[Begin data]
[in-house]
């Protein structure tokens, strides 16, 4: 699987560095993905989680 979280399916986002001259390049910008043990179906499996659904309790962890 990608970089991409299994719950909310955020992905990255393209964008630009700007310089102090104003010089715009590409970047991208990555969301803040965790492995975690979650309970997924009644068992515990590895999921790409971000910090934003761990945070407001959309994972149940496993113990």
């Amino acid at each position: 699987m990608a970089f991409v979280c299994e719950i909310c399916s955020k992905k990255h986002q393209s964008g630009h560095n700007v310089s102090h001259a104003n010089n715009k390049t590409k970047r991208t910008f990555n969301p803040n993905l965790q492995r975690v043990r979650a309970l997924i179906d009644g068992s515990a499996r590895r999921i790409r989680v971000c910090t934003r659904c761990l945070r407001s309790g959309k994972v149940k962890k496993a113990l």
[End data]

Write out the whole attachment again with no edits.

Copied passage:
[in-house]
């Protein structure tokens, strides 16, 4: 699987560095993905989680 979280399916986002001259390049910008043990179906499996659904309790962890 990608970089991409299994719950909310955020992905990255393209964008630009700007310089102090104003010089715009590409970047991208990555969301803040965790492995975690979650309970997924009644068992515990590895999921790409971000910090934003761990945070407001959309994972149940496993113990």
């Amino acid at each position: 699987m990608a970089f991409v979280c299994e719950i909310c399916s955020k992905k990255h986002q393209s964008g630009h560095n700007v310089s102090h001259a104003n010089n715009k390049t590409k970047r991208t910008f990555n969301p803040n993905l965790q492995r975690v043990r979650a309970l997924i179906d009644g068992s515990a499996r590895r999921i790409r989680v971000c910090t934003r659904c761990l945070r407001s309790g959309k994972v149940k962890k496993a113990l």